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Looking Back to 2012 and the Hard Truths of Spec Ops: The Line


I have a confession to make about the subject of this article: I have never finished Spec Ops: The Line. 

Normally, these retrospective articles I write about games from the past are written from a position of having played them through multiple times, and the happy memories that came from my time spent with them. This article, however, is written from an exactly opposite point of view. You see, Spec Ops: The Line had such an impact on me, personally, that I was unable to continue playing it. I shall explain why and what impact it had as I go on, so bear with me. So, let’s look back to 2012 and the launch of what, on the surface, was just another generic military shooter. Although really, it was so much more than that. 

spec ops the line 1

Spec Ops: The Line was first announced in 2009, and finally saw the light of day in 2012, releasing on Xbox 360, PS3 and PC – after a somewhat troubled development. The first thing to mention is that the game is set in a Dubai that has been destroyed by a massive sand storm, and as a result it was banned in the UAE straight off the bat. 

The story is that our character, Captain Martin Walker, has been sent to lead an elite team of special forces soldiers into Dubai to find a certain Colonel John Konrad, who was attempting to lead a caravan out of the destroyed city. The caravan never arrived, all contact was lost, until a looped radio signal was finally detected from Konrad – the caravan had failed and the death toll had been “too many”. Of course, given that our character had a previous relationship with Konrad, we are chosen to lead a three man squad to attempt to find him and discover what happened. And things only go downhill from there…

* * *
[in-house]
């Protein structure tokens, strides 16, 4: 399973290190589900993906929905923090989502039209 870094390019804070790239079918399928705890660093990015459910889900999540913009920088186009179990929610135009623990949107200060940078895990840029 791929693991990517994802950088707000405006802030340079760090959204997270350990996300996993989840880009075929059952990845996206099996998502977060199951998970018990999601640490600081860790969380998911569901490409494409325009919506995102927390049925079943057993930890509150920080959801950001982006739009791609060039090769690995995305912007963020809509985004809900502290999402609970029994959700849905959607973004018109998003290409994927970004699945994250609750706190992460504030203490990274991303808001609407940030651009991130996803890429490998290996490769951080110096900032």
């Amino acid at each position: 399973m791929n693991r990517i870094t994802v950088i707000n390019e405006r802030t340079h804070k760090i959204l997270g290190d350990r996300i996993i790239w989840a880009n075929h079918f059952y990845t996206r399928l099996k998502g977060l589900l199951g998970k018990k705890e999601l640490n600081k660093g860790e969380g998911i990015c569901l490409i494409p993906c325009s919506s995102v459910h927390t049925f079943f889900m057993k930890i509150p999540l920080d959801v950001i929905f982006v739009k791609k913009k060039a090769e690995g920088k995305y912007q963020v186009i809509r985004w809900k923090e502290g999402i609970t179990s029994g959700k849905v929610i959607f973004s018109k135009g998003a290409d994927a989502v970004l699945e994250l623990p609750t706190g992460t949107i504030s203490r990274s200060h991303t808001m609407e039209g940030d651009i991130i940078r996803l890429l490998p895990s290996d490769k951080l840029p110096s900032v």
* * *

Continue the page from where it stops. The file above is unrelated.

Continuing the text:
What I didn’t realise, until when doing some background research, is that Spec Ops is actually a fairly old franchise, with Spec Ops: The Line being the tenth game in the series. However, it appears that the games have never exactly set the world alight, and despite the almost cult following that the game has picked up in the intervening years, it was classed as a commercial failure; the death knell for the franchise. That is something of a shame, as the psychological aspects of the storyline were very well executed and quite disturbing. 

spec ops the line 2

Spec Ops: The Line played out in a third person, cover based shooter style, and for the most part worked well. There were some good set-piece fights to get involved in, and the action was pretty much gung ho blasting as always. Graphically it was much as expected, with a lot of sand around, but fights in ruined buildings, often on multiple levels raised it a little. Soundwise it was interesting, as well. The gunfire and so on was very much from the big library of gun noises, but there were odd things that started to denote that something wasn’t quite right with the character we play as.